There is some strange behavior while excluding path from find:

find ~ -not -path "~/sandboxes/*" -name 'some-file.vmdk'


find: ‘/home/user/sandboxes/debian7.amd64.buildd/root/...’: Permission denied
find: ‘/home/user/sandboxes/debian7.amd64.buildd/var/...’: Permission denied

What's wrong?

P.S. unfortunately -prune doesn't work too:

find ~ -path "/home/user/sandboxes/*" -prune -o -name 'some-file.vmdk'

gives more weird results:


Useful link

  • Could you replace -path "~/sandboxes/*" with -path "$HOME/sandboxes/*" – Inian Apr 9 at 9:55
  • @Inian there is no effect. The same output – z0lupka Apr 9 at 10:01
  • Can you confirm you are you looking for regular files named some-file.vmdk only? It may be useful to state explicitly what the expected output is, we may wonder if you want the path /home/user/sandboxes (not its content) to be printed or not. – fra-san Apr 9 at 12:35
  • @fra-san Yep, it's about regular files it this case. I want find not to even enter /home/user/sandboxes – z0lupka Apr 9 at 13:29

Your command

find ~ -path "/home/user/sandboxes/*" -prune -o -name 'some-file.vmdk'



because the default action when no action is supplied is to output the found pathnames. The above pathnames are found, and then those paths are pruned. Pruning a search path does not exclude these pathnames from being printed.

However, if you add -print to the very end, as in

find "$HOME" -path "$HOME/sandboxes" -prune -o -name 'some-file.vmdk' -print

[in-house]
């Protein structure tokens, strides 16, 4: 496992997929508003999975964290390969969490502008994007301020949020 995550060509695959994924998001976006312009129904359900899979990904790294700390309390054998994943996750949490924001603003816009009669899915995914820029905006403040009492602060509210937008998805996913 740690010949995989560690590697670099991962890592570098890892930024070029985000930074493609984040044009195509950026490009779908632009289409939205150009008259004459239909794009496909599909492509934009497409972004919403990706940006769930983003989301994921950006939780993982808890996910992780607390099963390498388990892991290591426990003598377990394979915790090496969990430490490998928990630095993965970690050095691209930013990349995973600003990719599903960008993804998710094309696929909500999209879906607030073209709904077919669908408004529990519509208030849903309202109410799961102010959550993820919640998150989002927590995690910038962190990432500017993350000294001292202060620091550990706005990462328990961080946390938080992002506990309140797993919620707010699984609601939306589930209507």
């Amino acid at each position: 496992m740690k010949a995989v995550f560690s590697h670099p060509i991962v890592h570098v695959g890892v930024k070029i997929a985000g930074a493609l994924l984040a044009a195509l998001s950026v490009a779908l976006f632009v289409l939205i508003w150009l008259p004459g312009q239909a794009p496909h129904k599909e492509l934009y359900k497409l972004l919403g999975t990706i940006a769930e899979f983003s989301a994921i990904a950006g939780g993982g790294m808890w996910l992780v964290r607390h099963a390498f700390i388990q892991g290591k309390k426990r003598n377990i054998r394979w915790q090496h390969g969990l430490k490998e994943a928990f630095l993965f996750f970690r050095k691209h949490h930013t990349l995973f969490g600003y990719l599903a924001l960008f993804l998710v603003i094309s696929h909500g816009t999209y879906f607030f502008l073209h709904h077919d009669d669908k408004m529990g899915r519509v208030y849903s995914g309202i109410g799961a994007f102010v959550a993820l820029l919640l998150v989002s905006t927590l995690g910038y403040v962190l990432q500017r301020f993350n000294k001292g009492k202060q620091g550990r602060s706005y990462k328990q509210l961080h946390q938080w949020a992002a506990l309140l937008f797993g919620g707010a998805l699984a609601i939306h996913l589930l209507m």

then those pathnames would not be printed. This is because now you have an explicit action (the -print), so no default actions are triggered. The -print only applies to the right hand side of -o.

Note that the * is not needed, and that the variable $HOME is easier to work with than ~, especially in scripts.

Your first command,

find ~ -not -path "~/sandboxes/*" -name 'some-file.vmdk'

very likely does not work as ~ is not expanded within quotes.

Assuming you used $HOME instead, it also does not prune the search path, which means it would still enter ~/sandboxes, but it would never print any pathnames from beneath that path. Since it enters the directory, it would still give you the permission errors when it reaches the inaccessibly directories.

  • Thanks for clarifying! BTW find "$HOME" -path "$HOME/sandboxes" -prune -type f -o -name 'some-file.vmdk' helped too as @fra-san suggested – z0lupka Apr 9 at 13:23
  • 1
    @z0lupka Please note that what I wrote in my previous comment is a bit ugly. Semantically, the correct form would be find "$HOME" -path "$HOME/sandboxes" -prune -false -o -name 'some-file.vmdk', where false is used to prevent any action when prune succeeds (sorry for this invasion, Kusalananda). – fra-san Apr 9 at 13:34

You can try this way :

find ~ \! -path "*/sandboxes/*" -name 'some-file.vmdk'

Or with -prune :

find ~ -path "*/sandboxes" -prune -o -name 'some-file.vmdk'

but can't find a way to remove the print of ~/sandboxes

  • unfortunately didn't help – z0lupka Apr 9 at 13:10

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